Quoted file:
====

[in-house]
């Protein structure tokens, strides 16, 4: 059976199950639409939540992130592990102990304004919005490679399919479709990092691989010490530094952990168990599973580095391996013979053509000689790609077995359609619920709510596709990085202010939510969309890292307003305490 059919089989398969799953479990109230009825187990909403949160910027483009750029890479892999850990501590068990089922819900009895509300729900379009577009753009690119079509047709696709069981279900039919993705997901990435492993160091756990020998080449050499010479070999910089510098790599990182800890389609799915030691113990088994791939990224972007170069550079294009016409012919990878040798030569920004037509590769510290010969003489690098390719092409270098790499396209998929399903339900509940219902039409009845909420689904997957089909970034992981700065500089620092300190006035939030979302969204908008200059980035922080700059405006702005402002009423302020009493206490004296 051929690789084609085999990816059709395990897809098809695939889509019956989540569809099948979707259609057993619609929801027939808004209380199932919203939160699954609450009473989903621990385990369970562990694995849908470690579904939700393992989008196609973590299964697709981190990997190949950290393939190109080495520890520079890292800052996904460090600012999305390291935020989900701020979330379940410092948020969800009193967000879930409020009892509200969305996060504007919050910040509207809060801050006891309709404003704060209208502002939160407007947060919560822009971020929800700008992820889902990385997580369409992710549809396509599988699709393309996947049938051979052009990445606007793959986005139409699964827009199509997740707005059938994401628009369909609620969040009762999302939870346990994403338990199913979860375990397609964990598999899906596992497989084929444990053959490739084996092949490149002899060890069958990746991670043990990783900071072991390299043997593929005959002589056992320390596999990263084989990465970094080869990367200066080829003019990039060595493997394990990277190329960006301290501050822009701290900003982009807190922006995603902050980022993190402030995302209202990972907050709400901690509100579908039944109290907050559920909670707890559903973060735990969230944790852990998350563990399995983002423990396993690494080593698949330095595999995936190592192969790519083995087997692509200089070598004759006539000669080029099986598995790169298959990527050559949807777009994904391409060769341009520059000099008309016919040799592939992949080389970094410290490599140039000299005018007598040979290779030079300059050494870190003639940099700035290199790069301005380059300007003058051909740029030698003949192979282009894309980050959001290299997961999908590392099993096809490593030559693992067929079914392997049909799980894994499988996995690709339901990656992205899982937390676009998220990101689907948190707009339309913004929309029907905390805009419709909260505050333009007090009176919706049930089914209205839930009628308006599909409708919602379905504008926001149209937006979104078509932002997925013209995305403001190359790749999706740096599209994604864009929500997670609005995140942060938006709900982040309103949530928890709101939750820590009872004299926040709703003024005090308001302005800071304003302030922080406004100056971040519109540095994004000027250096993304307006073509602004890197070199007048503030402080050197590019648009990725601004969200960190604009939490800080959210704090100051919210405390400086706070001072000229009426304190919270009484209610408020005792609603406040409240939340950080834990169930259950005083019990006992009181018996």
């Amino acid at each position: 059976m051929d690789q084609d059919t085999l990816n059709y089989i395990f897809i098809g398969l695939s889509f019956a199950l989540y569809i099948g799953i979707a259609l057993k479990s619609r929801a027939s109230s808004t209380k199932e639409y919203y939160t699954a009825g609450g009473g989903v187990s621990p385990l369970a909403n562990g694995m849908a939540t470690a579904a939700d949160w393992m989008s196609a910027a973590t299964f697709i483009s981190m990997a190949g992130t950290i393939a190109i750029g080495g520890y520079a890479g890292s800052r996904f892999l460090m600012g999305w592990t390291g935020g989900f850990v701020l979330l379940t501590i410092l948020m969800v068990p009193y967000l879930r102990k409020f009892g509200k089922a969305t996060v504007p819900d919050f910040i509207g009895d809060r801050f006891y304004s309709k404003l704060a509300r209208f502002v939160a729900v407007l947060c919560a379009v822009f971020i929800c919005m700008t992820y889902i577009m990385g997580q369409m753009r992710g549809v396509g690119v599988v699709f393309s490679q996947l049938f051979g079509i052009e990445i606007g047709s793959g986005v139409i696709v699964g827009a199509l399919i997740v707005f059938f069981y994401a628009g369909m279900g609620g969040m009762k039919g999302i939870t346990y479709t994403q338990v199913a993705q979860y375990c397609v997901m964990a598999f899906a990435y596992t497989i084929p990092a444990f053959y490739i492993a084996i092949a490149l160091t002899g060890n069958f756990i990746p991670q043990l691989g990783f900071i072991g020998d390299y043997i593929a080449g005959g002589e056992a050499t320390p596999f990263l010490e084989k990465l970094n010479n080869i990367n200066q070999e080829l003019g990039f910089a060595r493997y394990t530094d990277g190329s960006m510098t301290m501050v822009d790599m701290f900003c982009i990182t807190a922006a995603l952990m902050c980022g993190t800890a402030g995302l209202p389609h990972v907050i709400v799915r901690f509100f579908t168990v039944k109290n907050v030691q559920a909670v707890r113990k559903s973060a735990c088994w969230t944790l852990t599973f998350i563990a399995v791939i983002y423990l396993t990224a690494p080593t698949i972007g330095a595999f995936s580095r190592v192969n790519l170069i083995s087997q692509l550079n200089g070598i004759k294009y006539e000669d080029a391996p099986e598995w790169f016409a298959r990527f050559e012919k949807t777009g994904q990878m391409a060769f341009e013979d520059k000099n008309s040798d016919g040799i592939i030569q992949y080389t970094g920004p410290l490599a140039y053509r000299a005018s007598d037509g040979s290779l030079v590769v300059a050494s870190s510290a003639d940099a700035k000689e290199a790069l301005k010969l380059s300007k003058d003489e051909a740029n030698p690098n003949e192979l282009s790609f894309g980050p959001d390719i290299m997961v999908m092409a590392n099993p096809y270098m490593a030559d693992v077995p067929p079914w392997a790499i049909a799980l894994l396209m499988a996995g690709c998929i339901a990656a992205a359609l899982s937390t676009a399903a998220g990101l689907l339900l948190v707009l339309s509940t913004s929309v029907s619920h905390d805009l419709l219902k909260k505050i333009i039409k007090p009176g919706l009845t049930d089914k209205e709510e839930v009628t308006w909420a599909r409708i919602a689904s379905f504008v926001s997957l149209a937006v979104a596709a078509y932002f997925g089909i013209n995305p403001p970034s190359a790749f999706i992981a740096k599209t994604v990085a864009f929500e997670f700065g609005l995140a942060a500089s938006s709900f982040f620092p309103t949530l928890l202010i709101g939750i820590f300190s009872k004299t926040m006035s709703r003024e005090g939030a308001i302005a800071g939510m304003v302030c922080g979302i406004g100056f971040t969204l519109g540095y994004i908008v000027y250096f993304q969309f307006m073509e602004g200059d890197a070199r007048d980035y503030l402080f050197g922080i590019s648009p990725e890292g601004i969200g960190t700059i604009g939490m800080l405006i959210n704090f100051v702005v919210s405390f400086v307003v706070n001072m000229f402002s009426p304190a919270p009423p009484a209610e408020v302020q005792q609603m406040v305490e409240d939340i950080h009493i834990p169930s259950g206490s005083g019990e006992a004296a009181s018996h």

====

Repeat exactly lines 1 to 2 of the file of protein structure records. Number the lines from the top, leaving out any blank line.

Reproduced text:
[in-house]
């Protein structure tokens, strides 16, 4: 059976199950639409939540992130592990102990304004919005490679399919479709990092691989010490530094952990168990599973580095391996013979053509000689790609077995359609619920709510596709990085202010939510969309890292307003305490 059919089989398969799953479990109230009825187990909403949160910027483009750029890479892999850990501590068990089922819900009895509300729900379009577009753009690119079509047709696709069981279900039919993705997901990435492993160091756990020998080449050499010479070999910089510098790599990182800890389609799915030691113990088994791939990224972007170069550079294009016409012919990878040798030569920004037509590769510290010969003489690098390719092409270098790499396209998929399903339900509940219902039409009845909420689904997957089909970034992981700065500089620092300190006035939030979302969204908008200059980035922080700059405006702005402002009423302020009493206490004296 051929690789084609085999990816059709395990897809098809695939889509019956989540569809099948979707259609057993619609929801027939808004209380199932919203939160699954609450009473989903621990385990369970562990694995849908470690579904939700393992989008196609973590299964697709981190990997190949950290393939190109080495520890520079890292800052996904460090600012999305390291935020989900701020979330379940410092948020969800009193967000879930409020009892509200969305996060504007919050910040509207809060801050006891309709404003704060209208502002939160407007947060919560822009971020929800700008992820889902990385997580369409992710549809396509599988699709393309996947049938051979052009990445606007793959986005139409699964827009199509997740707005059938994401628009369909609620969040009762999302939870346990994403338990199913979860375990397609964990598999899906596992497989084929444990053959490739084996092949490149002899060890069958990746991670043990990783900071072991390299043997593929005959002589056992320390596999990263084989990465970094080869990367200066080829003019990039060595493997394990990277190329960006301290501050822009701290900003982009807190922006995603902050980022993190402030995302209202990972907050709400901690509100579908039944109290907050559920909670707890559903973060735990969230944790852990998350563990399995983002423990396993690494080593698949330095595999995936190592192969790519083995087997692509200089070598004759006539000669080029099986598995790169298959990527050559949807777009994904391409060769341009520059000099008309016919040799592939992949080389970094410290490599140039000299005018007598040979290779030079300059050494870190003639940099700035290199790069301005380059300007003058051909740029030698003949192979282009894309980050959001290299997961999908590392099993096809490593030559693992067929079914392997049909799980894994499988996995690709339901990656992205899982937390676009998220990101689907948190707009339309913004929309029907905390805009419709909260505050333009007090009176919706049930089914209205839930009628308006599909409708919602379905504008926001149209937006979104078509932002997925013209995305403001190359790749999706740096599209994604864009929500997670609005995140942060938006709900982040309103949530928890709101939750820590009872004299926040709703003024005090308001302005800071304003302030922080406004100056971040519109540095994004000027250096993304307006073509602004890197070199007048503030402080050197590019648009990725601004969200960190604009939490800080959210704090100051919210405390400086706070001072000229009426304190919270009484209610408020005792609603406040409240939340950080834990169930259950005083019990006992009181018996």